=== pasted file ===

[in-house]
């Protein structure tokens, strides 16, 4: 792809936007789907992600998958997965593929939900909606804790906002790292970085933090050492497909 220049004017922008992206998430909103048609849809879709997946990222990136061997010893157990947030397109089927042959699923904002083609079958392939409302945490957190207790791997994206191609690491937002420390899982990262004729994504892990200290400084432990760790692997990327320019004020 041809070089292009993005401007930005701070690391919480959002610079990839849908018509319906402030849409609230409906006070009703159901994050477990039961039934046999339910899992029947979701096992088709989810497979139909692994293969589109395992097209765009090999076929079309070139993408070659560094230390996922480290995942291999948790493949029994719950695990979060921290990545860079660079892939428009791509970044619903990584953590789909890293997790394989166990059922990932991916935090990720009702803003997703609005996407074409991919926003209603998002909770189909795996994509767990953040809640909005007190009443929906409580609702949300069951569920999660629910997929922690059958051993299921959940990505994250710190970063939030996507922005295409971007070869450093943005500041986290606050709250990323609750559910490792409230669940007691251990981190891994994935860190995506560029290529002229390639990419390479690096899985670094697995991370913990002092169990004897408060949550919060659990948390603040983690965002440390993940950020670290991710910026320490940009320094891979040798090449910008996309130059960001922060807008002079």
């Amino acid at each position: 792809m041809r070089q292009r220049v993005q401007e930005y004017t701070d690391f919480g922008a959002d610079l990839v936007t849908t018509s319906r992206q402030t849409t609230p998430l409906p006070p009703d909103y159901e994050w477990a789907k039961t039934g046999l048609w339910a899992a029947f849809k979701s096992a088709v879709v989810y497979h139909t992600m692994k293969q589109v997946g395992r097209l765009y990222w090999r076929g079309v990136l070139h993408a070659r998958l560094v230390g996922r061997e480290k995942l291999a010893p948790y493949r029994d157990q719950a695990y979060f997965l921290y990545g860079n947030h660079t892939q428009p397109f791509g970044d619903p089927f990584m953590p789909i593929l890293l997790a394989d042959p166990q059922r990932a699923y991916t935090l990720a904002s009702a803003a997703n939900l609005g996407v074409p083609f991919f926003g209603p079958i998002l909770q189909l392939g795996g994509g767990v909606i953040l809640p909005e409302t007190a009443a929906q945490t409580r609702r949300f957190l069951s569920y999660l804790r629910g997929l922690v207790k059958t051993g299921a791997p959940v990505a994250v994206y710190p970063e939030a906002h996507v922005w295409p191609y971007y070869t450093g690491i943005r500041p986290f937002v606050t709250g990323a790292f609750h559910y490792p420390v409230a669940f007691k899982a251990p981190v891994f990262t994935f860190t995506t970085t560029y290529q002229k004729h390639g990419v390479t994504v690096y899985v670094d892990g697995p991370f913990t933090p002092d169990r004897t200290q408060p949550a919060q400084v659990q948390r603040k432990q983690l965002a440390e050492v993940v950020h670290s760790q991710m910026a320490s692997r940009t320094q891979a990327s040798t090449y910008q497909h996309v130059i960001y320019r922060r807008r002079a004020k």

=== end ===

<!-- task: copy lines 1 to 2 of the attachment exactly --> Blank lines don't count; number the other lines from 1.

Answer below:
[in-house]
């Protein structure tokens, strides 16, 4: 792809936007789907992600998958997965593929939900909606804790906002790292970085933090050492497909 220049004017922008992206998430909103048609849809879709997946990222990136061997010893157990947030397109089927042959699923904002083609079958392939409302945490957190207790791997994206191609690491937002420390899982990262004729994504892990200290400084432990760790692997990327320019004020 041809070089292009993005401007930005701070690391919480959002610079990839849908018509319906402030849409609230409906006070009703159901994050477990039961039934046999339910899992029947979701096992088709989810497979139909692994293969589109395992097209765009090999076929079309070139993408070659560094230390996922480290995942291999948790493949029994719950695990979060921290990545860079660079892939428009791509970044619903990584953590789909890293997790394989166990059922990932991916935090990720009702803003997703609005996407074409991919926003209603998002909770189909795996994509767990953040809640909005007190009443929906409580609702949300069951569920999660629910997929922690059958051993299921959940990505994250710190970063939030996507922005295409971007070869450093943005500041986290606050709250990323609750559910490792409230669940007691251990981190891994994935860190995506560029290529002229390639990419390479690096899985670094697995991370913990002092169990004897408060949550919060659990948390603040983690965002440390993940950020670290991710910026320490940009320094891979040798090449910008996309130059960001922060807008002079």